top of page
  • Writer's pictureERS Remediation

Invasive Species Week: Garden Escapees

Our theme for Invasive Species Week 2023 is Garden Escapees. These are ornamental plants originally bought to enhance our gardens, but which have since spread into the wild where they are invasive and are causing biodiversity issues by out-competing native plants.

We’ll start with a common ornamental plant which has increasingly been causing problems for homeowners in Scotland – Bamboo.


Clumping bamboo growing into a neighbour's garden

Unlike many of the other invasive plants which were also originally introduced to parks during the 19th century, bamboo is still very popular as an ornamental plant and can be found in garden centres around the UK – including the running varieties which cause the most issues for homeowners (and their neighbours). However, as it rarely flowers, spread into the wild mainly occurs by fly-tipping of contaminated soil/garden waste.

Running bamboo rhizomes growing into new plants

The plant and rhizomes can be mechanically excavated, including by hand-digging in tighter garden spaces, but care must be taken to remove all the rhizomes as fragments have the potential to propagate into new plants. Additional chemical treatment may be required in hard-to-reach areas where excavation is not possible.

Japanese Rose

Japanese rose flowers

Native to coastal regions of East Asia, this woody perennial resembles the native dog rose and was introduced to parks and gardens in the UK during the mid-19th century. It has since spread to UK coastal habitats, such as sand dunes, both directly from gardens and via birds eating the seeds. Once established, it flourishes and forms dense thickets, which can smother whole dune systems. It out-competes native plants like marram grass, significantly reducing biodiversity and bare sand habitats for dune-dwelling birds and animals, threatening some rare species.

Japanese rose flowers and rose hips

Due to the unstable and ecologically sensitive coastal habitats where Japanese Rose is often found, it is not always suitable to use heavy machinery for mechanical removal. In these areas herbicide treatment is required to limit the plant’s spread.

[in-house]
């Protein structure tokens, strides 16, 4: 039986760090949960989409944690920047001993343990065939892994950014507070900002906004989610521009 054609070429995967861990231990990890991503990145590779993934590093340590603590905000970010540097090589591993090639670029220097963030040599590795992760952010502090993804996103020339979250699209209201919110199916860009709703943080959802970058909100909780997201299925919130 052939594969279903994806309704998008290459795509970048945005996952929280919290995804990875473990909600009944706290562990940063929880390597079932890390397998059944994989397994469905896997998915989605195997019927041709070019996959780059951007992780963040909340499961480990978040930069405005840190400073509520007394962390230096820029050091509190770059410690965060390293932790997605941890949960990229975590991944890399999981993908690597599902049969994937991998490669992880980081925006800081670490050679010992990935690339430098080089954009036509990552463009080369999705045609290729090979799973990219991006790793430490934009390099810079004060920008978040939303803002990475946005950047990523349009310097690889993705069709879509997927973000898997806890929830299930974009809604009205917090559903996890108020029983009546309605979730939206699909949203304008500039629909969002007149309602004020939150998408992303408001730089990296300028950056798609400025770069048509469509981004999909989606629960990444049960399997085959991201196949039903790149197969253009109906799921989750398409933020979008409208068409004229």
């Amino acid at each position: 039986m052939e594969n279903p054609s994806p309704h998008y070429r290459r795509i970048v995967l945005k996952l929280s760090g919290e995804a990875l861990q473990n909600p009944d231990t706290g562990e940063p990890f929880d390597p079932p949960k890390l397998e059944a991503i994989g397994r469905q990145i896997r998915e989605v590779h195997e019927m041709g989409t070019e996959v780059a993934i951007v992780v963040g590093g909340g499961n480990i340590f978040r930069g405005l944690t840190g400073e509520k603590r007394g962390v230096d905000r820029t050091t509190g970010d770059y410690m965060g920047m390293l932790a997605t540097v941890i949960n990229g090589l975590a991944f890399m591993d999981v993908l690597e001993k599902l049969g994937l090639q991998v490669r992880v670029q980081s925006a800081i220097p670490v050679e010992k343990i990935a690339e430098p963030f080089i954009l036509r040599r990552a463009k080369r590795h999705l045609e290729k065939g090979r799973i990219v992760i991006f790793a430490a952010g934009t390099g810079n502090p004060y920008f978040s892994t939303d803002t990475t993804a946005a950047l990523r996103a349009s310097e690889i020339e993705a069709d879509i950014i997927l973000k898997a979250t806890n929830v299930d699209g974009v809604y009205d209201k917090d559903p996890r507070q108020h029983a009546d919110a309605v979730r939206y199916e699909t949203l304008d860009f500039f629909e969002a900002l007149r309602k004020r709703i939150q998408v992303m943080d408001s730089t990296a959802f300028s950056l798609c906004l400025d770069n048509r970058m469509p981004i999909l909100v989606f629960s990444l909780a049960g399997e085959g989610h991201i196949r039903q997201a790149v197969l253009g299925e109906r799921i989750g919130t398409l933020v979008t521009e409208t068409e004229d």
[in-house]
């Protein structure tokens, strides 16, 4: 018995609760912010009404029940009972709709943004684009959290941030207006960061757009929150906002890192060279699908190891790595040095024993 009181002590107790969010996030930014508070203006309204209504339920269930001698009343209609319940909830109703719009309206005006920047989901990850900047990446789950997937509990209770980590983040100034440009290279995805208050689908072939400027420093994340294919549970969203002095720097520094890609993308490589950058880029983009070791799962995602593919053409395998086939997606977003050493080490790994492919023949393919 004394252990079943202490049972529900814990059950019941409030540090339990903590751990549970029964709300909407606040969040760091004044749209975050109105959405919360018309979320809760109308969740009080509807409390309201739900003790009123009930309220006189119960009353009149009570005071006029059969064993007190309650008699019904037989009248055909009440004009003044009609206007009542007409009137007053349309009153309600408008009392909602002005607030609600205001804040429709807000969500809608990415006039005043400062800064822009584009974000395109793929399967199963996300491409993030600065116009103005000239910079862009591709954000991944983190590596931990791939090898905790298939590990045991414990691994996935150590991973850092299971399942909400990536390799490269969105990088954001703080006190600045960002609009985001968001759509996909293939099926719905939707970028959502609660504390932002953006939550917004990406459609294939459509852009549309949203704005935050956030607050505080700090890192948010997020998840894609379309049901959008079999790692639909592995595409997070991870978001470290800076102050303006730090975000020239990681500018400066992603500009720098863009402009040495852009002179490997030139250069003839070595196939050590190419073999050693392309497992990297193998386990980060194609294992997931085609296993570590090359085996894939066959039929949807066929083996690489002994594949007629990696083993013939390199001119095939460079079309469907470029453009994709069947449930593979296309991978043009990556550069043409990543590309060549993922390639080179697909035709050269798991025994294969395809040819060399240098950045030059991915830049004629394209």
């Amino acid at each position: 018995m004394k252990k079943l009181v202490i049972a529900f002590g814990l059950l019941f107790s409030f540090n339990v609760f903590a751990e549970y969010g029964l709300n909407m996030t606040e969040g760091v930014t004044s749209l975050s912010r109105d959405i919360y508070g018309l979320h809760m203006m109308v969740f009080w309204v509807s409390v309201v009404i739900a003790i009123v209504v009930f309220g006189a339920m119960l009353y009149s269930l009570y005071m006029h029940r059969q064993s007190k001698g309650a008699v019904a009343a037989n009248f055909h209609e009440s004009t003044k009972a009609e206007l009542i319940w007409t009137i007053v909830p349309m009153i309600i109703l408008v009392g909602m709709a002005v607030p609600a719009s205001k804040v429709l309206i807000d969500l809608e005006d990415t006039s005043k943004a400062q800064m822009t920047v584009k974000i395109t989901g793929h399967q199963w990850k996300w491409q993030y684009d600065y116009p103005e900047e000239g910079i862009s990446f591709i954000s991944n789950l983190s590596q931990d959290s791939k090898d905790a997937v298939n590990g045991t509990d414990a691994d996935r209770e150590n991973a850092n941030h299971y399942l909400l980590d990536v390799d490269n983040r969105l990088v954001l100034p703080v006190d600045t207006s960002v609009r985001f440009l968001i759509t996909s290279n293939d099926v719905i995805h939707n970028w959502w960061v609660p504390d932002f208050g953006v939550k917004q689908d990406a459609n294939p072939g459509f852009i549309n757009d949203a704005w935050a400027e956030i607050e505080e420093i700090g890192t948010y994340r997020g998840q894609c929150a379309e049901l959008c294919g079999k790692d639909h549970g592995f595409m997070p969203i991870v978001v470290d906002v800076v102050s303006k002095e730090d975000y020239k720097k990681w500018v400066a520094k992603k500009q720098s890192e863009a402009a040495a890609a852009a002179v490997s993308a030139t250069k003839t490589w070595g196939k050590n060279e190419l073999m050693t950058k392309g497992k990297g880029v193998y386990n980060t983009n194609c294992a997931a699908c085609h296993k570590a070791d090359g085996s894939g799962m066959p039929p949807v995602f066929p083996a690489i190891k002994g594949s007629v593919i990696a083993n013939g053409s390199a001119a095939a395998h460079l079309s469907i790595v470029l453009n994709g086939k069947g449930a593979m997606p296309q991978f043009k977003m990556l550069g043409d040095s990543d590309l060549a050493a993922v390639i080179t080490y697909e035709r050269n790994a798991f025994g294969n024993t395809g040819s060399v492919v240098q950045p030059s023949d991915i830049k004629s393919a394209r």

Montbretia flowers and leaves

Montbretia is a plant with similar leaves to irises, but with smaller, clustered, bright orange flowers. Although originally from South Africa, it was first imported into the UK from France during the 19th century. However, it quickly spread from parks and gardens into the wild and today is widespread across much of the UK.

Once established, Montbretia forms dense clusters of growth which can cover wide areas. They are winter hardy and can thrive in poorer soils, outcompeting native plants, which can have a significant impact on some ecosystems. The plants produce dense clumps of fleshy corms, similar to bulbs, which can propagate into new plants. The plant can be spread when garden waste containing corms is fly tipped or carelessly disposed of by gardeners.

Montbretia corms in clumps

Montbretia plants can be excavated, but it is essential all the corms and roots are removed so the plants can’t regenerate. This often requires mechanical excavation to at least a metre. It can also be treated with herbicides but this needs to be done whilst the plants are actively growing during spring and summer to ensure it reaches all parts of the plant.

Curly Waterweed

Curly waterweed strand

Curly waterweed is an aquatic plant which originates from South Africa and – despite being listed as an invasive plant – it is still widely sold in aquatics shops across the UK as an oxygenating pond plant.

It has strongly curved dark green leaves in a spiral arrangement and can grow up to 3m in water. It reproduces by fragmentation – detached stems sink and root, establishing new growth. It grows as a dense “canopy” in slow moving water bodies like canals, impeding water flow and blocking out light, outcompeting native plants. In areas of dense growth it can even reduce dissolved oxygen levels and harm aquatic life. 

Dense, invasive growth of curly waterweed

Remediation can be difficult, due to the way the plant spreads by fragmentation and the negative effect herbicide control might have on native plants. However, it can be controlled with an appropriate site-specific treatment and management plan. Any machinery, equipment and clothing must be checked for plant fragments before leaving the site.

American Skunk Cabbage

Invasive American skunk cabbage flowering

The final garden escapee featuring in our Invasive Species Week series is American Skunk Cabbage. Native to North America as its name suggests, American Skunk Cabbage was introduced as an ornamental pond plant in the 20th century but was still on sale in garden centres as recently as 2009.

It’s easily identified by its rosette of large leathery green leaves and yellow hood-like flowers, which have a strong skunk odour, giving the plant its name.  It forms dense stands in wet, muddy areas surrounding ponds, streams and marshy woodlands, and can outcompete many of the sensitive native species growing in these habitats. It spreads by rhizomes and by seeds, which are carried by water, birds and animals.

Large American skunk cabbage leaves and seed head

As American Skunk Cabbage often grows in sensitive habitats, such as alongside water courses, herbicide use can be limited due to its impact on native plants. It can be removed mechanically, but the marshy habitat it prefers can make it difficult for heavy equipment to access. The plant is also capable of regenerating from its rhizome network, so care needs to be taken when digging to ensure no rhizome fragments are missed.

For more information on these and other invasive weeds, or to book a survey for your site our land, please visit our Invasive Weeds page.

19 views0 comments

Recent Posts

See All
bottom of page